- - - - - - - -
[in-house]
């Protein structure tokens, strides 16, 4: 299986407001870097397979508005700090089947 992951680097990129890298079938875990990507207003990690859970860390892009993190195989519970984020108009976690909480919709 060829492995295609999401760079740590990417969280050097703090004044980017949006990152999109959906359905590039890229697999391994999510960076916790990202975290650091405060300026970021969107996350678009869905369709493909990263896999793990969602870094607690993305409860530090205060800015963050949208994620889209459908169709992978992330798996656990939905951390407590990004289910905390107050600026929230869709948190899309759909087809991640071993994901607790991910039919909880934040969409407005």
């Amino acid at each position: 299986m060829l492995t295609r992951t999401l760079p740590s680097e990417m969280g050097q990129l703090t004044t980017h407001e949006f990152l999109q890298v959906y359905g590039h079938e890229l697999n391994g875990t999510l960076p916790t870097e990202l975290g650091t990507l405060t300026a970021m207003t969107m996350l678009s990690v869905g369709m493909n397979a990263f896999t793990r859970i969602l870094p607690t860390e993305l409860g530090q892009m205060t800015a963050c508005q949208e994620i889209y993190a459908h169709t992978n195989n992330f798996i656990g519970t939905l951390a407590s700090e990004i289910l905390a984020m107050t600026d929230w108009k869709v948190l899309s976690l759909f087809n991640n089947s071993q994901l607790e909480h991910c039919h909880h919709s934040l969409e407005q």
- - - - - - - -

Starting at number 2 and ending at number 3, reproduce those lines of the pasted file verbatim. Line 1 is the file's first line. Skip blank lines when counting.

């Protein structure tokens, strides 16, 4: 299986407001870097397979508005700090089947 992951680097990129890298079938875990990507207003990690859970860390892009993190195989519970984020108009976690909480919709 060829492995295609999401760079740590990417969280050097703090004044980017949006990152999109959906359905590039890229697999391994999510960076916790990202975290650091405060300026970021969107996350678009869905369709493909990263896999793990969602870094607690993305409860530090205060800015963050949208994620889209459908169709992978992330798996656990939905951390407590990004289910905390107050600026929230869709948190899309759909087809991640071993994901607790991910039919909880934040969409407005």
């Amino acid at each position: 299986m060829l492995t295609r992951t999401l760079p740590s680097e990417m969280g050097q990129l703090t004044t980017h407001e949006f990152l999109q890298v959906y359905g590039h079938e890229l697999n391994g875990t999510l960076p916790t870097e990202l975290g650091t990507l405060t300026a970021m207003t969107m996350l678009s990690v869905g369709m493909n397979a990263f896999t793990r859970i969602l870094p607690t860390e993305l409860g530090q892009m205060t800015a963050c508005q949208e994620i889209y993190a459908h169709t992978n195989n992330f798996i656990g519970t939905l951390a407590s700090e990004i289910l905390a984020m107050t600026d929230w108009k869709v948190l899309s976690l759909f087809n991640n089947s071993q994901l607790e909480h991910c039919h909880h919709s934040l969409e407005q």